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Nuclear Safety

Nuclear Safety

Weekend read: Catch up on the latest issue of our quarterly news magazine, PowerNews: https://t.co/1QTpwpoXUl https://t.co/T9IEL5vqn8

Sat Sep 23 14:10:10

Hey, @UofT engineering & tech students. If you missed our career fair this week, you can still catch us at our info… https://t.co/qRjD23oczH

Fri Sep 22 19:49:51

Great idea but please #stayclearstaysafe of our hydro stations and dams! https://t.co/jkTaeYzlbQ

Fri Sep 22 19:23:34
Workers monitor controls in a nuclear control room

OPG's safety systems​​​​​​​​

“Defence in depth” is the Canadian approach to reactor safety. This means providing multiple technological and operational safety measures that act first to lessen the chance of an accident and then, if an accident does take place, reduce the possibility of harmful effects on employees and the public.

Each of OPG’s nuclear stations is fitted with rapid shutdown systems that can stop the chain reaction within seconds. The safety systems are independent from the rest of the plant, and each key safety component has three backups. The station containment systems are also designed to lock harmful radiation within the facility.


Containment system

The containment system surrounding a nuclear reactor is designed to prevent the release of any radioactive material to the outside environment in the unlikely event of an accident. The containment system at OPG’s nuclear stations consists of an airtight reactor containment building (with reinforced concrete walls up to 1.8 metres thick) for each reactor.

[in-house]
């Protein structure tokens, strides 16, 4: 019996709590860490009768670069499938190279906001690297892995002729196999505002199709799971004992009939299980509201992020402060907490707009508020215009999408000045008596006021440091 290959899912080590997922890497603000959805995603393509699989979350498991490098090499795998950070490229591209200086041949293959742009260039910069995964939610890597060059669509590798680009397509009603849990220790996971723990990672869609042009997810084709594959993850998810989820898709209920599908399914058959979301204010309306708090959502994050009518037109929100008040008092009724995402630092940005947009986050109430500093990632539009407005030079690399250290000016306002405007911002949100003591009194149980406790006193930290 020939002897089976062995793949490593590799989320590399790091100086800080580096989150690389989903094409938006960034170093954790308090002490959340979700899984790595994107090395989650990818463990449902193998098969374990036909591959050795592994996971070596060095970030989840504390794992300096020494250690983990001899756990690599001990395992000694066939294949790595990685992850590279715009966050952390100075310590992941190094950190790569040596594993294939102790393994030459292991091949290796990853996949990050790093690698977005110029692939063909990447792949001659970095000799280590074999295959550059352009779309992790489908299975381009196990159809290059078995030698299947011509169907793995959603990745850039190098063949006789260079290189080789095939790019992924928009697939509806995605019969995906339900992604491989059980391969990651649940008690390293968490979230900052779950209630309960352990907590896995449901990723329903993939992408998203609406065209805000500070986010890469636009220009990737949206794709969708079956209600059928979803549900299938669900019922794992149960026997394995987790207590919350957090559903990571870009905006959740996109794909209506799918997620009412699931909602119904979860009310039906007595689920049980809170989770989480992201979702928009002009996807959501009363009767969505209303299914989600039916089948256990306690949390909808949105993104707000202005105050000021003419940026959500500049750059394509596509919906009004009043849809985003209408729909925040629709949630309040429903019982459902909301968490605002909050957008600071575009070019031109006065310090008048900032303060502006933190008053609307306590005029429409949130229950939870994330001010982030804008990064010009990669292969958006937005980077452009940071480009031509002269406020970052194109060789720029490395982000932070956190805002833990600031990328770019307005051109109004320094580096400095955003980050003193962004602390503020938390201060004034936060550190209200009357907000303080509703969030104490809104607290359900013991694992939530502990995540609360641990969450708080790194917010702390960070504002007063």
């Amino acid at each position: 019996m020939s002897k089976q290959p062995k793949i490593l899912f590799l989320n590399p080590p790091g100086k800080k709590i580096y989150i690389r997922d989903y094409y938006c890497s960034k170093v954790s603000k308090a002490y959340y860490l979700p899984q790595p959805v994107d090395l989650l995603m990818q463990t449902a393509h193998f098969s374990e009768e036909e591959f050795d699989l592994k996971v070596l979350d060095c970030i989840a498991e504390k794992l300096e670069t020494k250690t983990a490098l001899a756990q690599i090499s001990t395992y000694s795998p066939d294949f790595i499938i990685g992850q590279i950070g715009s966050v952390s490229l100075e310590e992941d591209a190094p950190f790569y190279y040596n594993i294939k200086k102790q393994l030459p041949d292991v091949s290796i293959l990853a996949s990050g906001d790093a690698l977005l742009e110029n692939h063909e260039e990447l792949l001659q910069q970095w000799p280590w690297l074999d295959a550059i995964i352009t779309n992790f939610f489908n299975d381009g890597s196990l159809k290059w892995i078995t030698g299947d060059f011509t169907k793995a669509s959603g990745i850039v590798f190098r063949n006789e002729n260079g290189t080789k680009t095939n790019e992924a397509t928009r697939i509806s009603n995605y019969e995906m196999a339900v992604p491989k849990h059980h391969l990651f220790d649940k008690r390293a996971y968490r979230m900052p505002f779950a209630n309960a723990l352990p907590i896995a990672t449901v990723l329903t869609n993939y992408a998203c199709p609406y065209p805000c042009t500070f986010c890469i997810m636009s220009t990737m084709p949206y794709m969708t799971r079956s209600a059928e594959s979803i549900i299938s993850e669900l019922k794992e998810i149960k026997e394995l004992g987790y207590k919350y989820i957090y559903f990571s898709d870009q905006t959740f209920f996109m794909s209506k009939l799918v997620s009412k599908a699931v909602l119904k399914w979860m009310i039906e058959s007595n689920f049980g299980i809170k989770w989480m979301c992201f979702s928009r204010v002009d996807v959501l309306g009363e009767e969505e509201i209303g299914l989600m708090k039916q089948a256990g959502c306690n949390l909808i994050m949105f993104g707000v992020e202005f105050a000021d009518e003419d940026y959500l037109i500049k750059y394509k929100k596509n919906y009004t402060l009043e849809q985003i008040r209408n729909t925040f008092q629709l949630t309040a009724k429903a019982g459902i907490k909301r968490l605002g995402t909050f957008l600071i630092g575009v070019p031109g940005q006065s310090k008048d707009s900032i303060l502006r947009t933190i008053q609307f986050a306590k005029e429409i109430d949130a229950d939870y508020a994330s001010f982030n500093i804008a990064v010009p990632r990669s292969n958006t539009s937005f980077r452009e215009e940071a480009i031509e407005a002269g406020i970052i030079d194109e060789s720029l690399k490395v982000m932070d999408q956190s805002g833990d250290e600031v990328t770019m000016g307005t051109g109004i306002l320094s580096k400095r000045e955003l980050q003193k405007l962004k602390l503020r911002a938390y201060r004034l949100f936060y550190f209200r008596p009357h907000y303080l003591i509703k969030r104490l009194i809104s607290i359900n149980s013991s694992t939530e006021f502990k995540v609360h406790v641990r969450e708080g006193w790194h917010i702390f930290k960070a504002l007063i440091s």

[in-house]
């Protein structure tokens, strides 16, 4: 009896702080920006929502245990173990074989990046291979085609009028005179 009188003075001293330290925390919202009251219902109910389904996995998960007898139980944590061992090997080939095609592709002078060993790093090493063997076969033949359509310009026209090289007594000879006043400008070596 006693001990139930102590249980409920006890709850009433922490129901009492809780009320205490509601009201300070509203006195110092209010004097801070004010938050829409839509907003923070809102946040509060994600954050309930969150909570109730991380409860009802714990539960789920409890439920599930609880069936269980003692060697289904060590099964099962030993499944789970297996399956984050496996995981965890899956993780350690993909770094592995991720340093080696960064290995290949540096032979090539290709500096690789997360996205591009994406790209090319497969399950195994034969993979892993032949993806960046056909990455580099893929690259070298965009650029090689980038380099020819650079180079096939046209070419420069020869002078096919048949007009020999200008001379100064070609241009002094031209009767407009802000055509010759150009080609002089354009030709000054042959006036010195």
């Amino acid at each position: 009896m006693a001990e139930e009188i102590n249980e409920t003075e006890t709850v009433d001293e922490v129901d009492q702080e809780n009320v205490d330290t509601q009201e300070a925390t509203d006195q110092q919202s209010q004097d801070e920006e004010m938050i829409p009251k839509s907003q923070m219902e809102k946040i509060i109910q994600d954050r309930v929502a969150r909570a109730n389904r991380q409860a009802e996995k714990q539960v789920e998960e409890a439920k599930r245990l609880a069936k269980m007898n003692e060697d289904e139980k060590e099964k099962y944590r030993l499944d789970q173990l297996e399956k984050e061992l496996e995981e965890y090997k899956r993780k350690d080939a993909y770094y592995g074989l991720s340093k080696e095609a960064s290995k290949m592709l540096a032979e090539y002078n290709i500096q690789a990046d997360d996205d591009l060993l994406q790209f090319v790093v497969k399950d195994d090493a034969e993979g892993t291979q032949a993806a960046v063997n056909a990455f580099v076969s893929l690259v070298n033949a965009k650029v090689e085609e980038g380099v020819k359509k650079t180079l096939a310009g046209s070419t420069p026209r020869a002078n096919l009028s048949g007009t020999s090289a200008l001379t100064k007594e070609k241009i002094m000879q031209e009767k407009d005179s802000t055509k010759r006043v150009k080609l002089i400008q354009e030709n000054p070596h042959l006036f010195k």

At Pickering and Darlington nuclear stations, each reactor building is connected to a common vacuum building, which assumes the containment function. This building works as a vacuum cleaner. In the event of a release of radioactive steam into the reactor building, this steam would be vented to the vacuum building and prevented from escaping into the environment. Once inside the vacuum building, the radioactive steam is condensed into liquid and contained.

Emergency backup power supply

Ontario’s CANDU reactors have considerable redundancy in back-up power supplies. Across OPG’s nuclear fleet there is a mix of standby generators, emergency power generators (EPG), and auxiliary generators with varying degrees of seismic qualification (back up to the back up).

In the event of an earthquake or other worse-case scenarios, OPG’s nuclear emergency power system is designed to provide electrical power to certain nuclear safety-related systems that support the capability to control reactor power, cool the fuel and contain radioactive fission products. There is also a passive cooling system in place.


OPG’s nuclear sites are equipped with emergency power generators and standby generators. All are seismically qualified and have a sufficient supply of fuel to enable restoration of an alternate source of power to the site. At Darlington, there are four standby generators, only one of which is required to support the site. At Pickering, there are three standby generators for each unit pair, only one of which is required for each unit pair. Over the last several years OPG has invested in upgrades to these systems and our fire suppression systems.

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